Chemist Isobel Simpson led the research examining samples from 1998 through 2005 and found that methane levels had practically stopped rising, reaching 1,772 ppbv in 2005. During this period some years did see rises while others actually saw slight decreases, according to the paper presenting the result in the November 23 issue of Geophysical Research Letters. By also measuring levels of ethane (C2H6) and perchloroethylene, or perc, (C2Cl4) the researchers determined that these pulses in methane levels during this period could be linked to major forest fires, such as the massive burn in Indonesia from late 1997 to early 1998. "All three of these molecules are removed by the same process--reaction with hydroxyl," a radical formed from water in the atmosphere, explains Nobel Prize-winning chemist F. Sherwood Rowland, who participated in the research. "Both methane and ethane are produced in biomass burning, but perc is an industrial solvent. If biomass burning is the source, then perc [levels] should behave quite differently from the two hydrocarbons, and this is what we observed."
But that does not solve the larger question of why methane in the atmosphere seems to have reached a plateau. "The scientific community agrees that the pause is source-driven rather than sink-driven, that is, caused by decreasing emissions of methane," Simpson says. "I don't believe we have reached a consensus on which sources have decreased and by how much." Leading hypotheses include: the collapse of the Soviet Union, which resulted in a decline in energy use in Russia and the other former Soviet republics; repairs to oil and gas lines to prevent leaks; decreasing emissions from coal mining; widespread drought that led to decreased emissions from natural wetlands; and a decline in rice production. "The trends of major man-made sources such as rice fields and cattle have greatly slowed down over the last two decades," notes physicist Aslam Khalil of Portland State University. "As these--rice and cattle--were once big sources, their lack of continued increase would then cause atmospheric methane to stop increasing as well."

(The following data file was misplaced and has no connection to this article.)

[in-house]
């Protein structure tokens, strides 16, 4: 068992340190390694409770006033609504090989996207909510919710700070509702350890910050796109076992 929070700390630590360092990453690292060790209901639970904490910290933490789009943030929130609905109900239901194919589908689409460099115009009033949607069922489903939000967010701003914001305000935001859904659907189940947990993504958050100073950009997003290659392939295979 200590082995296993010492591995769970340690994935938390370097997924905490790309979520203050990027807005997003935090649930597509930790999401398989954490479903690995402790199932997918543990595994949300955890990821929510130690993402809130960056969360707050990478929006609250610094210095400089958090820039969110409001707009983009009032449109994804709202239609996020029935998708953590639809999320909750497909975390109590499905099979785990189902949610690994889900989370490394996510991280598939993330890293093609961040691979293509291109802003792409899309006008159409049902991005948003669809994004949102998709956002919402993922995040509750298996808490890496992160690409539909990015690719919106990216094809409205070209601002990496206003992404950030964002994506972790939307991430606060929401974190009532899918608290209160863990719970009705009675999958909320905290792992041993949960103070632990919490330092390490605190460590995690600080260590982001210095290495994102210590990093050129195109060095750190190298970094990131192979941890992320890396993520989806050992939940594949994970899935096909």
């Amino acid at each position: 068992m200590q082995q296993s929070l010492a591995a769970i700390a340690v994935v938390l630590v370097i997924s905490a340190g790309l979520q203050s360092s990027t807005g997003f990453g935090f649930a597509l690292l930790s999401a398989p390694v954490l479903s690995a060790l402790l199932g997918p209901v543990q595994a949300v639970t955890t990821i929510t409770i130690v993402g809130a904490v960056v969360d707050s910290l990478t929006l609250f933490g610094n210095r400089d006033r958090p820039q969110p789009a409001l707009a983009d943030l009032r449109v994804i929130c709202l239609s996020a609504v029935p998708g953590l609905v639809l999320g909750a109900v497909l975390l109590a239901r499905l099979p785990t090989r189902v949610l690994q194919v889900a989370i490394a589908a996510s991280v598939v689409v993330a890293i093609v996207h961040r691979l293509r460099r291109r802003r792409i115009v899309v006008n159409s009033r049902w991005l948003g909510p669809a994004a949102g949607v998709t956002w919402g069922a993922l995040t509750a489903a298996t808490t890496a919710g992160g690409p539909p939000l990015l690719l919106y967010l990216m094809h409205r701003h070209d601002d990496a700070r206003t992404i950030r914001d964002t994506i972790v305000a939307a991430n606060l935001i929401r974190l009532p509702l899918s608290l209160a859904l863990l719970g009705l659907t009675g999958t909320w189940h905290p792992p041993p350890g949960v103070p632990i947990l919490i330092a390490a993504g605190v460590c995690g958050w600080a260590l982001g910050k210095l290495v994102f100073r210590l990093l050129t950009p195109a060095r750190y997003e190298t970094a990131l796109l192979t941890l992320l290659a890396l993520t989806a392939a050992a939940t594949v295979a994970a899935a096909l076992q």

Nor does it predict whether that trend will continue. "There is no reason to believe that methane levels will remain stable in the future," Simpson says. "For example, in the future methane levels could increase as a result of increased natural gas and energy use, climate change feedbacks and/or a decrease in the global abundance of the hydroxyl radical, which chemically removes methane from the atmosphere." Potentially catastrophic amounts of methane lie trapped as so-called burning ices, or methane hydrates, in the permafrost beneath arctic tundra--as much as 10,000,000 teragrams still trapped compared with just 5,000 teragrams in the atmosphere today, according to Simpson.
Regardless, methane stabilization is good news because it allows more time to deal with the main culprit behind climate change: CO2. "For comparison, the amount of carbon dioxide in the atmosphere in 2005 was about 380,000 ppbv--so carbon dioxide absorption of escaping infrared radiation is much more important," Rowland adds. "Reduced concentrations of gases such as methane and the [chlorofluorocarbons] eases the [climate change] concern, but these contributions are small compared to the release of carbon dioxide by the burning of coal, gas and oil." Stabilizing--and ultimately eliminating--emissions of that gas will be the key to avoiding catastrophic climate change. "Over the long term, CO2 emissions will determine the rate and severity of climate change," says NOAA's Ed Dlugokencky. "Slower growth in CH4 buys us some time to find ways to reduce CO2 emissions."